Wildlife At Miami’s Matheson Hammock Park



At the suggestion of Tom Obrock we made a late May trip to Florida’s east coast with the possibility of observing Bahama Mockingbird, a rare bird species in Florida, that had been reported in Fort Lauderdale at eBird.

 

 

 

 

The immature Red-tailed Hawk above (image 1) was photographed near Homestead in May 2016.

Before leaving the limits of Fort Myers we decided instead to head toward Miami as the mockingbird had not been reported in a couple of days. The Baptist Hospital of Miami was our first stop after observing a Red-tailed Hawk being harassed by a Red-winged Blackbird north of Homestead. There was no luck in finding Egyptian Geese that should be expected. Tom and I then devoted much time in a search of Red-whiskered Bulbul in the area of the hospital which was elusive as well.

The immature Red-tailed Hawk above (image 2) was photographed near Homestead in May 2016.

The Red-headed Rock Agama above (image 3) was photographed at Matheson Hammock Park in May 2016.

The Eastern Puerto Rican Crested Anole above (image 4) was photographed at Matheson Hammock Park in May 2016.

Matheson Hammock, our next stop, offered a lifebird for both Tom and I as a handful of Orange-winged Parrot made a direct flyover from the north in the area north of Camp Mahachee at the far west fringe of the park. I regrettably had to forfeit the photography of the birds to put Tom on them. Many invasive lizards were seen at this park as well which turned out to be a highlight of the trip.

The Red-headed Rock Agama above (image 5) was photographed at Matheson Hammock Park in May 2016.

The Zebra Longwing Butterfly above (image 6) was photographed at Matheson Hammock Park in May 2016.

The Red-headed Rock Agama above (image 7) was photographed at Matheson Hammock Park in May 2016.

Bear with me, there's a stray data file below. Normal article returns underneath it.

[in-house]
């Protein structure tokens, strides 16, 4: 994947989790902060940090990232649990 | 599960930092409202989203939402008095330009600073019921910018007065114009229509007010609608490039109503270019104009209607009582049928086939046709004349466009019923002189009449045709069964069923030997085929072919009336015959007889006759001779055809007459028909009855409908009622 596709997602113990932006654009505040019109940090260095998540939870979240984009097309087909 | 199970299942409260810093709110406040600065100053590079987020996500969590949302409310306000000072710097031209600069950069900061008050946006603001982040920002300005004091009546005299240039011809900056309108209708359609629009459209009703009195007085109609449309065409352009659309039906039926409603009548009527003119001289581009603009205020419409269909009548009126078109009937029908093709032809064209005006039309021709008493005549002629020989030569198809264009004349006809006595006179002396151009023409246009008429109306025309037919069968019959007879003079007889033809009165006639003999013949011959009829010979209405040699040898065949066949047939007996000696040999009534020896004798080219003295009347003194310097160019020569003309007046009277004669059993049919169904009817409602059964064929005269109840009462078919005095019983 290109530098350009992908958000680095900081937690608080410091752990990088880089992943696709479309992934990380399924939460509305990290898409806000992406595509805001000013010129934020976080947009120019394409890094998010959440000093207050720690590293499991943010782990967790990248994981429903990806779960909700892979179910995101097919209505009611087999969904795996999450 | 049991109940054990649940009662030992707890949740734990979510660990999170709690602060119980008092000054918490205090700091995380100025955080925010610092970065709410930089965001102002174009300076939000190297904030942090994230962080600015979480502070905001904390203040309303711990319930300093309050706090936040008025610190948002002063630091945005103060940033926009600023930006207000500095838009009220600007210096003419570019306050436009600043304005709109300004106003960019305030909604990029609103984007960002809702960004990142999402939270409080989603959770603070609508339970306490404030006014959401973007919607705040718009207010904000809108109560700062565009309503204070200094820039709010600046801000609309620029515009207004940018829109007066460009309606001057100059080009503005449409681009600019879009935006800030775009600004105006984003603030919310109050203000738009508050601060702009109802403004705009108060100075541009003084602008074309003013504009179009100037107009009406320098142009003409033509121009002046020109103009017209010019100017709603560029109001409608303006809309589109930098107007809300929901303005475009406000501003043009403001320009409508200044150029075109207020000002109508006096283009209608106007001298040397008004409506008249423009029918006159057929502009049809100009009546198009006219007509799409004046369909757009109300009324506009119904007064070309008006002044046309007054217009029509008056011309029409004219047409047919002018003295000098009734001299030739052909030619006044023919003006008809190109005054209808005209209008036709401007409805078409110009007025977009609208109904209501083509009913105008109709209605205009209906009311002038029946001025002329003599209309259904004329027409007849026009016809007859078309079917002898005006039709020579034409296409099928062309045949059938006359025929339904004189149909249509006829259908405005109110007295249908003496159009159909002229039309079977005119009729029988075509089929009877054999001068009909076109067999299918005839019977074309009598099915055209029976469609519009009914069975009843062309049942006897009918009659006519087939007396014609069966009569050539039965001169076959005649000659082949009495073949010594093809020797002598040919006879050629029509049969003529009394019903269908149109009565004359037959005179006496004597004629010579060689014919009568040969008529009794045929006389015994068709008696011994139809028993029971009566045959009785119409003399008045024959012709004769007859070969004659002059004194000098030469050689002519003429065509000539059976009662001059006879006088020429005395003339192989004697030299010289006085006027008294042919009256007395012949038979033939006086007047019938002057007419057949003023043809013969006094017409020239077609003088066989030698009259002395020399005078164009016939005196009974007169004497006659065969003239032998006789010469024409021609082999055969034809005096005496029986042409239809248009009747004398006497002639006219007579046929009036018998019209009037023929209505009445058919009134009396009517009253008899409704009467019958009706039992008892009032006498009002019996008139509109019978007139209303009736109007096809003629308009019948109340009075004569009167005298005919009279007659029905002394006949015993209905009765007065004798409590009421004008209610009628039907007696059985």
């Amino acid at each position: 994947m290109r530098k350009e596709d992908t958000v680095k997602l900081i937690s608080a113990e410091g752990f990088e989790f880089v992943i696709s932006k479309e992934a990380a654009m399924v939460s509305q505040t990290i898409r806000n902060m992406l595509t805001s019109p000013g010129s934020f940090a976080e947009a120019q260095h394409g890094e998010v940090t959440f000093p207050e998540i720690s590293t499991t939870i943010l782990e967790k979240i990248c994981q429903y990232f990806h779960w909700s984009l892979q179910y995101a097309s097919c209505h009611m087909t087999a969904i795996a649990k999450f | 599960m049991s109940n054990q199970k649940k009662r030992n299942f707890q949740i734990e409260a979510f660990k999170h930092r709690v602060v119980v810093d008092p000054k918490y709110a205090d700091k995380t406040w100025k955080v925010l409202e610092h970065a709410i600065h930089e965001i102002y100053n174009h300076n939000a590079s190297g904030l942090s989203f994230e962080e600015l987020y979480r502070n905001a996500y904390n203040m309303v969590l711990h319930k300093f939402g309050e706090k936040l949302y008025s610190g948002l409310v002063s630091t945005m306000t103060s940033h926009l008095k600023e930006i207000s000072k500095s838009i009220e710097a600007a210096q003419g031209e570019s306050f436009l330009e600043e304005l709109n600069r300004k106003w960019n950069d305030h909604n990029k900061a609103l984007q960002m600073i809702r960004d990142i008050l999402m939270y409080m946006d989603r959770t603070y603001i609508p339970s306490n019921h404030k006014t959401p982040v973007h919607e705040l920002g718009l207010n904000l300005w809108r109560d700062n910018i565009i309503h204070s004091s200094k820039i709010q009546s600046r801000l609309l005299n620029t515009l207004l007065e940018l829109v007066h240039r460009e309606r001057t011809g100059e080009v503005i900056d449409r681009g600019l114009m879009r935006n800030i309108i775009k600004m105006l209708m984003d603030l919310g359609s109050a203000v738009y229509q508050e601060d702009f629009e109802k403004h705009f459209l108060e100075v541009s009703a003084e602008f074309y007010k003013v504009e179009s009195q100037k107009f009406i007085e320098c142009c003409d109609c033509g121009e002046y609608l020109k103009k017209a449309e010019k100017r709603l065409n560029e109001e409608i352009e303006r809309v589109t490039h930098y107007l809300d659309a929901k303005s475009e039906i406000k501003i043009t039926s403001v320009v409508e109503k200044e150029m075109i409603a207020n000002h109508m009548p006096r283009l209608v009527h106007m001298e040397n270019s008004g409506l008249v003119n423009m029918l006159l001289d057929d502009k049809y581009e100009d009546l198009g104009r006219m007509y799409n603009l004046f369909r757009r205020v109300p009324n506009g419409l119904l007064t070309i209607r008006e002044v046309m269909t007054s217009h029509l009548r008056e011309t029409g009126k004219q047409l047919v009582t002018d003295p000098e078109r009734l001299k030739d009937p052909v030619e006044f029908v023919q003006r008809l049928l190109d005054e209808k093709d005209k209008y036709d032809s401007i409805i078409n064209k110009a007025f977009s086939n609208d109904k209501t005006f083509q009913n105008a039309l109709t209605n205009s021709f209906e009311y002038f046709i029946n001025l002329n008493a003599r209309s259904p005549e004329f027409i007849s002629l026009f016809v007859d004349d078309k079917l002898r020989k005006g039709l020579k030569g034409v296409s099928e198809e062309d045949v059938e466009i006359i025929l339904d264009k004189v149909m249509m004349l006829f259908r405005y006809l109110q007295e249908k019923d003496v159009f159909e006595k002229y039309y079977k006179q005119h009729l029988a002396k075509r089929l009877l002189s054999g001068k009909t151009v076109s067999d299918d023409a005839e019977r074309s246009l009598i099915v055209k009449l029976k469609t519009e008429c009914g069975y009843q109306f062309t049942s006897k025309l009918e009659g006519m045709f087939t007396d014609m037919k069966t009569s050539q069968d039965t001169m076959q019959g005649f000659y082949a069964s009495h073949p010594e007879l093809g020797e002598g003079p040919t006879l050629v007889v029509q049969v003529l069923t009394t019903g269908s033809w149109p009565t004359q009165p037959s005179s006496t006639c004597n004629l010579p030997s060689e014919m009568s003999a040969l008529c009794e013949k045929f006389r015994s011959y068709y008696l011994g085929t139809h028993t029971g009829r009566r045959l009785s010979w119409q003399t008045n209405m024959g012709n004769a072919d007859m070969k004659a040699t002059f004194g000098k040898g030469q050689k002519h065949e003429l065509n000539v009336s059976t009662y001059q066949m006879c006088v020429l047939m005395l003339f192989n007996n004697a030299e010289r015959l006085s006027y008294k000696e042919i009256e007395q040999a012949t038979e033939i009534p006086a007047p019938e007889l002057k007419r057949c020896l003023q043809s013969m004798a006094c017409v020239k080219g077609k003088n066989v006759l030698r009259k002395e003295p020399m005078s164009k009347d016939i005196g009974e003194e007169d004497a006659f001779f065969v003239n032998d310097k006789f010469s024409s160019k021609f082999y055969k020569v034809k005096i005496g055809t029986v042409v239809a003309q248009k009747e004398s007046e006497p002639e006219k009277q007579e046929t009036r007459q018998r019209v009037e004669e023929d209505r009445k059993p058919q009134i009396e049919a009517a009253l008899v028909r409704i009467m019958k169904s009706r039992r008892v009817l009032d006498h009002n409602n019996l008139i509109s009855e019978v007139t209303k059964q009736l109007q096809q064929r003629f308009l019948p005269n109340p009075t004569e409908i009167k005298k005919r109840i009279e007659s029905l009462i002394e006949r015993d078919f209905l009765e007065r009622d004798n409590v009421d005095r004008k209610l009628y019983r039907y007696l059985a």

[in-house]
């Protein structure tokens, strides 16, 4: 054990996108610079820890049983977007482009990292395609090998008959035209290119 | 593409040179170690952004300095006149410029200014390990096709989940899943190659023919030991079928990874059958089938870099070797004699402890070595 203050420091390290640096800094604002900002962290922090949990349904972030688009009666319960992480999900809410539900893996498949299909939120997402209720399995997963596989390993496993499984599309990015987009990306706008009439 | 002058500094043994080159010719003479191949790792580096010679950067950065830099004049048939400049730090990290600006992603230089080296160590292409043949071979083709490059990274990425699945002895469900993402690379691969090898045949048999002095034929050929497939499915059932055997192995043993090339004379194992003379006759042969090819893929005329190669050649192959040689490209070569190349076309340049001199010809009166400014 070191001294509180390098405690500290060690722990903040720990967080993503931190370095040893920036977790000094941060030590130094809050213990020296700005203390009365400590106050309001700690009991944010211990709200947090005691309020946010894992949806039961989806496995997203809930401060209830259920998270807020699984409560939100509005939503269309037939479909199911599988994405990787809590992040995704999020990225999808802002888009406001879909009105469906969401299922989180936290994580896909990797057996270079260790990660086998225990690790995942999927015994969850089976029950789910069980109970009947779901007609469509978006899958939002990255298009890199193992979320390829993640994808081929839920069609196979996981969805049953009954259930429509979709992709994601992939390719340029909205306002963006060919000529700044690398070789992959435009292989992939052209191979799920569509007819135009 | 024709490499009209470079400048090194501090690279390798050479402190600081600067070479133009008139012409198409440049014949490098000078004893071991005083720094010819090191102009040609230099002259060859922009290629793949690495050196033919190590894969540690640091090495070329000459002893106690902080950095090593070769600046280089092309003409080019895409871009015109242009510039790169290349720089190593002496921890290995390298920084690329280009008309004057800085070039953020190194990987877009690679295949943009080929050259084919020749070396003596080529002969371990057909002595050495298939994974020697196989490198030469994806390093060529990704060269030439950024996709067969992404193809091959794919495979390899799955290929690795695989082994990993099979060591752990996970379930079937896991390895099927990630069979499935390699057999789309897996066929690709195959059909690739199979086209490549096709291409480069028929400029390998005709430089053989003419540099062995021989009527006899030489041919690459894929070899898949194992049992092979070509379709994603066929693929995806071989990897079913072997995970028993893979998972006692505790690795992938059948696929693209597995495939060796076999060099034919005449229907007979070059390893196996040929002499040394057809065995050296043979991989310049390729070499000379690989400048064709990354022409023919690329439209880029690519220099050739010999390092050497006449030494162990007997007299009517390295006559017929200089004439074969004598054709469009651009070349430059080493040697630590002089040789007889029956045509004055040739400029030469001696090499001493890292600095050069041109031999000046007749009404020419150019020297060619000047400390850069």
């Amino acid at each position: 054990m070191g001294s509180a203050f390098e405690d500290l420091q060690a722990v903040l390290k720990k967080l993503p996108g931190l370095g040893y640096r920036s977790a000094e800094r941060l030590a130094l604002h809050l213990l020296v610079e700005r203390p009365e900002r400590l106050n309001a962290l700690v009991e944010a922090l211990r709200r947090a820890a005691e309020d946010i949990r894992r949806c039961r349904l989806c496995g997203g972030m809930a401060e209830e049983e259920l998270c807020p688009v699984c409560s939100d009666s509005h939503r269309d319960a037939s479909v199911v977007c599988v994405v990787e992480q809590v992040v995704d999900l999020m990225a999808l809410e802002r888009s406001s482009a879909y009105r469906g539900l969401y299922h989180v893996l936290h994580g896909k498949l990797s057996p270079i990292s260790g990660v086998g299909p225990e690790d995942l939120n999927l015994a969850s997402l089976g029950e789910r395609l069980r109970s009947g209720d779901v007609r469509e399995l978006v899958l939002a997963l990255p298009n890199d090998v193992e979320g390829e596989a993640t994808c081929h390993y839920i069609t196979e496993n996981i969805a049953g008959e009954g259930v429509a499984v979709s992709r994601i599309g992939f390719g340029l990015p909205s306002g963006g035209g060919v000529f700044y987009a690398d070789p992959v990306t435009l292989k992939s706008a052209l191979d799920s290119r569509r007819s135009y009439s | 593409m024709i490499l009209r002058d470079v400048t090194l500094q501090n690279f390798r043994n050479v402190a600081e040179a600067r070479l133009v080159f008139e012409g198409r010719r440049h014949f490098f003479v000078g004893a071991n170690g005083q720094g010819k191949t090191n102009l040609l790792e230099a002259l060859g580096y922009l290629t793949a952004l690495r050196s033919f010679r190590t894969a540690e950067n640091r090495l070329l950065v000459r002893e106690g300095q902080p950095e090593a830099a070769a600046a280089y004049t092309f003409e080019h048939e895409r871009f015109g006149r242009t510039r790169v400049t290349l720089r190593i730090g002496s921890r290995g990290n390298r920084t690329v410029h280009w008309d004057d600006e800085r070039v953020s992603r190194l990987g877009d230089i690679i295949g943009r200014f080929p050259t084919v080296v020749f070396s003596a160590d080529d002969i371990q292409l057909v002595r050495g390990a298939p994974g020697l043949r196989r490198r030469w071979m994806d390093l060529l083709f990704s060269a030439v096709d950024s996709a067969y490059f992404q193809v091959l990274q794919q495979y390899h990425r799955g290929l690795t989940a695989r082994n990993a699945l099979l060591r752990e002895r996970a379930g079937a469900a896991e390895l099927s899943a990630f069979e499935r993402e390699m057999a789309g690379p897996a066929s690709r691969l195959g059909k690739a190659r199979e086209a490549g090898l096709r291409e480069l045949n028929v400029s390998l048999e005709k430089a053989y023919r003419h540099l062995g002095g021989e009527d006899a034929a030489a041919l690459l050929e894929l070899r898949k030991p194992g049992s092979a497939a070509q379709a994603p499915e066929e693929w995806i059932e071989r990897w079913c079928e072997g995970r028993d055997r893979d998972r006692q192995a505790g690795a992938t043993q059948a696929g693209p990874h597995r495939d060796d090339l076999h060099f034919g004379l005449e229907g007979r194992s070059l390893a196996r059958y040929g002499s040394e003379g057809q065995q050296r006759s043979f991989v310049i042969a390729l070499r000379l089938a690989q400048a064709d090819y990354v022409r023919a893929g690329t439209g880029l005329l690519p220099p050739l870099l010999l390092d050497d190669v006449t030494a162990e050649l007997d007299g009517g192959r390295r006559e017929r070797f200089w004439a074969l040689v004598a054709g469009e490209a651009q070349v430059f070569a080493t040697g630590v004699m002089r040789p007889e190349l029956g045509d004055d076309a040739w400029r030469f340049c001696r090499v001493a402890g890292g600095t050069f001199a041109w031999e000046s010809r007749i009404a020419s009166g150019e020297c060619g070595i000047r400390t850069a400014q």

After leaving Matheson Hammock Park we devoted much time in search of parakeets in the neighborhoods north and northeast of Miami International Airport. We remained unsuccessful in our search with David A. Sibley noting that no native parrot species remain in North America though 65 imported species have been recorded in Florida at the October 2000 publication of his Guide to Birds.

He noted that many feral populations may exist. Sibley’s 2nd Edition would certainly be the preferred version to consider at the time of this writing.

The Red-headed Rock Agama above (image 8) was photographed at Matheson Hammock Park in May 2016.

The Red-bellied Woodpecker above (image 9) was photographed at Matheson Hammock Park in May 2016.

The Green Iquana above (image 10) was photographed at Matheson Hammock Park in May 2016.

Without the help of the Tropical Audubon Society it is hoped that at least one more journey to the Miami area can be made in search of exotics to add a few more unseen species of parakeet to the list.

The Red-headed Rock Agama above (image 11) was photographed at Matheson Hammock Park in May 2016.

The Red-headed Rock Agama above (image 12) was photographed at Matheson Hammock Park in May 2016.

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The Red-headed Rock Agama above (image 13) was photographed at Matheson Hammock Park in May 2016.

 

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Bob Pelkey

Bob Pelkey

This blog is updated every Friday (preferably) and randomly, primarily on the subject of wildlife observation in the state of Florida. This blog is in conjunction with my secondary photo site at http://www.pbase.com/jkrnm5/

Bob Pelkey

Bob Pelkey

This blog is updated every Friday (preferably) and randomly, primarily on the subject of wildlife observation in the state of Florida. This blog is in conjunction with my secondary photo site at http://www.pbase.com/jkrnm5/

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